A study in Diabetes Care showed a 24% increased risk for type 2 diabetes for every one standard deviation increase in fasting plasma glucose coefficient of variation. Researchers evaluated data from the Korean National Health Insurance System involving 131,744 people without diabetes at baseline and found that older males who completed little physical activity, had a higher incidence of dyslipidemia and hypertension, drank alcohol and smoked had greater variation of fasting plasma glucose levels.
Adults with type 1 diabetes who used inhaled insulin had less time spent in hypoglycemia and a lower glucose standard deviation at four weeks, compared with those on insulin aspart, according to a study in Diabetes Technology & Therapeutics. Researchers recruited 60 diabetes patients and found those in the inhaled insulin group also lost more weight.
A study presented at the American Society for Bone and Mineral Research's annual meeting found that men with type 2 diabetes had higher advanced glycation end-product content in the cortical bone of the femoral neck, which is associated with reduced bone strength, compared with those without diabetes. Researchers analyzed 65 men with and without diabetes and found no association between AGE content and A1C levels, but increased AGE content correlated with lower initiation toughness.
A device that uses Raman spectroscopy to measure blood glucose levels through the skin by producing a "molecular fingerprint" has been developed by researchers from MIT and the University of Missouri School of Medicine. They conducted a study with individuals without diabetes and found that the device and a finger prick test had similar efficacy in assessing blood glucose levels.
Dutch researchers examined dynamic F-18 flutemetamol PET scans from older adults with normal cognition and found that images quantified using nondisplaceable binding potential yielded "good" interreader agreement, compared with "moderate" agreement using standard uptake value ratio imaging. The findings in the Journal of Nuclear Medicine also showed reader discordance in only 15 cases with BPND images, compared with 35 SUVR cases, 91% of which were negative based on semiquantitative measurements.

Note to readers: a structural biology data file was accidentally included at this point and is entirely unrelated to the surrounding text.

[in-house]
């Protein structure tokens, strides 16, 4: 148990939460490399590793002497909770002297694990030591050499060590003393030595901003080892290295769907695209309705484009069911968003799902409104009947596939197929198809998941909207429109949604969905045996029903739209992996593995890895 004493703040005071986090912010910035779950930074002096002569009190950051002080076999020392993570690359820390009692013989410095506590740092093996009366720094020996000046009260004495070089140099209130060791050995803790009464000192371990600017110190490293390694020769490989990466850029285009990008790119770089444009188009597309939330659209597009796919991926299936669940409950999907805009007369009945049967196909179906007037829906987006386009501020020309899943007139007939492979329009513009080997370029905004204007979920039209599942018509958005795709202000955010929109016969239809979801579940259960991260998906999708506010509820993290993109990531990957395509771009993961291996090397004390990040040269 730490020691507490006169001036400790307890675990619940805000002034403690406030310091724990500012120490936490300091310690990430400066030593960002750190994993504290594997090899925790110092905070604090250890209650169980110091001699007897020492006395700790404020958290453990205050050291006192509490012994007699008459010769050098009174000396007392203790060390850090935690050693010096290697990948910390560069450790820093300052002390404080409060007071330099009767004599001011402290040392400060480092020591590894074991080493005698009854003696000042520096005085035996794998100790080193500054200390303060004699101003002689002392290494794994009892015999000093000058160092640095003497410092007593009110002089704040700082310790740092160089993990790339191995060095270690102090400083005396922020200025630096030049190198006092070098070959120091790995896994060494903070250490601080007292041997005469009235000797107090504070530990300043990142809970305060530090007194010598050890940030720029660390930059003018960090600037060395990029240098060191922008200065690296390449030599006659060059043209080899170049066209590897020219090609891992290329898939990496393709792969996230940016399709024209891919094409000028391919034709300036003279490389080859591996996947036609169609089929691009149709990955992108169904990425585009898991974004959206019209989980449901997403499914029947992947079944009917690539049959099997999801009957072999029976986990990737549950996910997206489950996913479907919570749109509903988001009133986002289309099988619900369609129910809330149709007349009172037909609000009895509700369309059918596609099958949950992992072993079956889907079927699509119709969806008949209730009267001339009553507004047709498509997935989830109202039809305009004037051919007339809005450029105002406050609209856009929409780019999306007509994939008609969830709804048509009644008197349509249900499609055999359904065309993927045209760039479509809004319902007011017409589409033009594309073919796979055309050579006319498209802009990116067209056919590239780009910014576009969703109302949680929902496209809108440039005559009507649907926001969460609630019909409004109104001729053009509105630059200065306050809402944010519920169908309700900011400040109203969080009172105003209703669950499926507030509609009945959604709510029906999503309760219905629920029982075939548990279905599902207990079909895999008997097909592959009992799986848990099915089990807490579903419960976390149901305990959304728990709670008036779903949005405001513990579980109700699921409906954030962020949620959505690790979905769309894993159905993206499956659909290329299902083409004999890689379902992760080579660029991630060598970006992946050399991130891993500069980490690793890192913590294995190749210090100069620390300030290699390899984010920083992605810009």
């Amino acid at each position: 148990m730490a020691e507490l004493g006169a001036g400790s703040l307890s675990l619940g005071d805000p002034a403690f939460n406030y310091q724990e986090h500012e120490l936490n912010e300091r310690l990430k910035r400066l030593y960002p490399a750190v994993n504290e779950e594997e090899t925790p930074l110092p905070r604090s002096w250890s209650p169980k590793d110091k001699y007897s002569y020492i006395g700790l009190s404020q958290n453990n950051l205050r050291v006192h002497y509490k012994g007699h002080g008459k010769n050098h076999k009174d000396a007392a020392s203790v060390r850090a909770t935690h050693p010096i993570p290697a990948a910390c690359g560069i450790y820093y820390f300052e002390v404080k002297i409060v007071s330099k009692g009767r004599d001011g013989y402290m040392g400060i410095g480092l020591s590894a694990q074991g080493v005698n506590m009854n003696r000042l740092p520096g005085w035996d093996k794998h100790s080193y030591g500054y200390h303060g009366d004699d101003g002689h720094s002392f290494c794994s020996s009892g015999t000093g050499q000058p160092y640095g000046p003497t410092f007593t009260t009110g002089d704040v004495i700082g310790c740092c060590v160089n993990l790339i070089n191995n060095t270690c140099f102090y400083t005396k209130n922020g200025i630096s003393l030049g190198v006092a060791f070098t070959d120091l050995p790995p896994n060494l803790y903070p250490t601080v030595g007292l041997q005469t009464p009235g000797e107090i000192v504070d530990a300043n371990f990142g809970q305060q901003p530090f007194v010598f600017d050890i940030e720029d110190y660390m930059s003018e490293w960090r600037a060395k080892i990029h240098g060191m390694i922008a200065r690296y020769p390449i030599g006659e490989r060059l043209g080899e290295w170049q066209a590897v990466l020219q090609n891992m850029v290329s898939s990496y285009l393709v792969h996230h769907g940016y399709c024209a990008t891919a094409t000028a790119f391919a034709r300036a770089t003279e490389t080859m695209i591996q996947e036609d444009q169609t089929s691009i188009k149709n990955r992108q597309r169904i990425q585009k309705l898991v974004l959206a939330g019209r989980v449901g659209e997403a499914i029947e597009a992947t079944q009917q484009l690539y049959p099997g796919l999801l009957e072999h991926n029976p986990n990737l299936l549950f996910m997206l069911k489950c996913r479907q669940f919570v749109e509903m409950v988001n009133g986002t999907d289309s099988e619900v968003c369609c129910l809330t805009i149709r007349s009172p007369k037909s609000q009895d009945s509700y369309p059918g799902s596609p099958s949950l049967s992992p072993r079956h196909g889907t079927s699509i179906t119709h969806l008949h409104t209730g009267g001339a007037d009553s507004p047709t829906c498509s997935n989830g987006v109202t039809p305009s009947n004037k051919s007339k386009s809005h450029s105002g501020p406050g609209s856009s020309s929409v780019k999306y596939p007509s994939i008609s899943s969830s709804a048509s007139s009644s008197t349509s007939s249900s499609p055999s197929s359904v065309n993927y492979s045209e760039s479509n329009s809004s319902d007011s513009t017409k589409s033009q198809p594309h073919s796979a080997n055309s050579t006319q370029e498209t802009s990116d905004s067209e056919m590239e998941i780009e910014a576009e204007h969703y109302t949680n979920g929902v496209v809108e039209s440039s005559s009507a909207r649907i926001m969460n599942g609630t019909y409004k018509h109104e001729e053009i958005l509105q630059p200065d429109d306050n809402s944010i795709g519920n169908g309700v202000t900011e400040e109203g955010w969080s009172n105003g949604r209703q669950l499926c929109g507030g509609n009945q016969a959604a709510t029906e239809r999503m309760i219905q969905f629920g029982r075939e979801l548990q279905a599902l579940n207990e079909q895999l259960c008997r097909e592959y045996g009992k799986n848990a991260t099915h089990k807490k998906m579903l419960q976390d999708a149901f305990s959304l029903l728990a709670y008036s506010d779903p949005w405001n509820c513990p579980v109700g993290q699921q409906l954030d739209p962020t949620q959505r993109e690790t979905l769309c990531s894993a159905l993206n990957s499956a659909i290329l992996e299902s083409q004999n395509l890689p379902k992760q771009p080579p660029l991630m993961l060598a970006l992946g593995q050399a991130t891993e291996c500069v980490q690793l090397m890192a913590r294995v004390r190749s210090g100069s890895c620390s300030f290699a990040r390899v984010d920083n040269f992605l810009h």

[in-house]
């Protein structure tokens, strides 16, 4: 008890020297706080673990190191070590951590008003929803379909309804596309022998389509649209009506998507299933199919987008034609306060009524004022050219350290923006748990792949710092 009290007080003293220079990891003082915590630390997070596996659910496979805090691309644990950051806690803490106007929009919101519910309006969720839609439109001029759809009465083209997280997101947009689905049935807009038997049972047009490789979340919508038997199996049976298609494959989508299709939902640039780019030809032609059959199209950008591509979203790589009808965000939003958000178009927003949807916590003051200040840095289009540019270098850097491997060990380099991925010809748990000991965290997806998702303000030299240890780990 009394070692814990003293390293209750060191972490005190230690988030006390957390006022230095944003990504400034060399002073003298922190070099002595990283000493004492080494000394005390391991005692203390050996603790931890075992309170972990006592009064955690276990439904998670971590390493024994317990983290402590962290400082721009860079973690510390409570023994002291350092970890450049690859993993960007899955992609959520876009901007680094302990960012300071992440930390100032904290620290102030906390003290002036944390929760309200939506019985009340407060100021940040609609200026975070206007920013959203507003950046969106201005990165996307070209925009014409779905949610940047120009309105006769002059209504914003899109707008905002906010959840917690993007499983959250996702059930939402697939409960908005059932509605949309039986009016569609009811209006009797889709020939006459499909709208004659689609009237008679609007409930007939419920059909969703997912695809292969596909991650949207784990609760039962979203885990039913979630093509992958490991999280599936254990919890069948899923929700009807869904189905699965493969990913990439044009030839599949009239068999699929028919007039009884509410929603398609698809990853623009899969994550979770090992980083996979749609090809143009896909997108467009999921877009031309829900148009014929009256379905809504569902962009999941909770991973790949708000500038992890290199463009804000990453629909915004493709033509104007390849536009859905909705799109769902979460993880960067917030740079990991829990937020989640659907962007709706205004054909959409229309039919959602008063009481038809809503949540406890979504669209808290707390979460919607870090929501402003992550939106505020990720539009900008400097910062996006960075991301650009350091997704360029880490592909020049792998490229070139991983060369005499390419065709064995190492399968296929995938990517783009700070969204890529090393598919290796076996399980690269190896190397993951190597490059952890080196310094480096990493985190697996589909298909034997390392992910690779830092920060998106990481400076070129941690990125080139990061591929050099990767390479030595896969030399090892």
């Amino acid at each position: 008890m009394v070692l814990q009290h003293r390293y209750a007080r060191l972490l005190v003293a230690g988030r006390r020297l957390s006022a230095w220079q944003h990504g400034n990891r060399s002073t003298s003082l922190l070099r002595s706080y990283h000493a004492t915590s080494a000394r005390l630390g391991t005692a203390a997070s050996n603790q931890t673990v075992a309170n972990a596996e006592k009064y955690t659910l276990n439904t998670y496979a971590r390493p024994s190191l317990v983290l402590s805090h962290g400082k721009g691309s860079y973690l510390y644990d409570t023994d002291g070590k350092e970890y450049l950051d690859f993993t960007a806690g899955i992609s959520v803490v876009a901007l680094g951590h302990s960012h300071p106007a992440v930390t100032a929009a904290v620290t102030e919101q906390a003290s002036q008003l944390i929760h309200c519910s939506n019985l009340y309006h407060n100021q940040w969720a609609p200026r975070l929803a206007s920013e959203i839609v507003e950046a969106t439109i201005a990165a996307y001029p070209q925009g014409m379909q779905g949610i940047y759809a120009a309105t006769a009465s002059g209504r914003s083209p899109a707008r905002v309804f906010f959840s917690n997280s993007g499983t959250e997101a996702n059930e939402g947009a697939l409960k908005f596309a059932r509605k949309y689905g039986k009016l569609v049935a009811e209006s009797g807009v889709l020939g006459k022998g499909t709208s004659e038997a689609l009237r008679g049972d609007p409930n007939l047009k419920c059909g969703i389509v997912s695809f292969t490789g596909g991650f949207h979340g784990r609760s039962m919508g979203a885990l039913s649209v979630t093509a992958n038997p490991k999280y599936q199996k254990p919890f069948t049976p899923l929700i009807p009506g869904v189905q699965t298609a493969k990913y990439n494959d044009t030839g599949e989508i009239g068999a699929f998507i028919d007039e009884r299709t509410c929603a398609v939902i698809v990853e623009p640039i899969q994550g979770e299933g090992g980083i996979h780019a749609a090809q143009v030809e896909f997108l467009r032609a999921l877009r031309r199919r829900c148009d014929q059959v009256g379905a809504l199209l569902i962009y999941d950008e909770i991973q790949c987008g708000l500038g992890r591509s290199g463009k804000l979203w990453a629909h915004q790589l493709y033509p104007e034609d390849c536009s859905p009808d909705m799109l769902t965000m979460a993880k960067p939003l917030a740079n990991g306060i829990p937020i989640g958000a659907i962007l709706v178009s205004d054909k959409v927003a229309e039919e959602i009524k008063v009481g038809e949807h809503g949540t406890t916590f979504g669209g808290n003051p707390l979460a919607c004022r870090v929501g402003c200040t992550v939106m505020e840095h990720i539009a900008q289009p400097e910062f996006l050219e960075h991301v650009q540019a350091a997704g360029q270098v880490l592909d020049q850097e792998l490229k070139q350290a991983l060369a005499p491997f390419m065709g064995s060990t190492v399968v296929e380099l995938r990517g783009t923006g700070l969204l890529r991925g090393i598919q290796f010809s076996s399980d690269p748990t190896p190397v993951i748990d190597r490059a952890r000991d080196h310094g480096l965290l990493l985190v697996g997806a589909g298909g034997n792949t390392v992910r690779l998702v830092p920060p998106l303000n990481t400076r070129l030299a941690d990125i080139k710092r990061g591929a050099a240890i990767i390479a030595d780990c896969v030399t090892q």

Women who took aspirin daily were 10% less likely to develop ovarian cancer, compared with those who didn't, researchers reported in the Journal of the National Cancer Institute. Another study in The Lancet Oncology showed up to 30% improved survival among women with ovarian cancer who received aspirin or nonaspirin nonsteroidal anti-inflammatory drugs, such as naproxen and ibuprofen, after diagnosis.
A breakthrough computer model combining brain biomechanics and biochemistry that was developed by researchers at Stevens Institute of Technology in New Jersey was able to map and simulate how toxic proteins associated with Alzheimer's disease, Parkinson's disease and amyotrophic lateral sclerosis spread in the brain. The findings were published in the journal Physical Review Letters.
Young healthy mice on a ketogenic diet had significantly better neurovascular integrity involved in cognitive ability, as well as significantly improved removal of amyloid-beta plaques associated with Alzheimer's disease, compared with those that were given a regular diet, according to a study in Frontiers in Aging Neuroscience. Researchers also found better gut microbiome balance and reduced body weight and blood glucose levels among those in the ketogenic diet group.
Mediso Medical Imaging Systems and the National Physical Laboratory in the UK have entered a research collaboration that will enable NPL to use Mediso's AnyScan SPECT/CT/PET system in developing unique measurement abilities and provide the world's first triple-modality scanner directly calibrated using primary radioactivity standards. Mediso will apply the study's findings to its imaging products, said managing director Istvan Bagamery.
Support funding for medical and social services for persons living with HIV/AIDS from the US federal government have exceeded more than $2 billion in fiscal year 2018. More than $820 million went to states for the AIDS Drug Assistance Program, which provide medications to patients who are low-income and are underinsured or uninsured.
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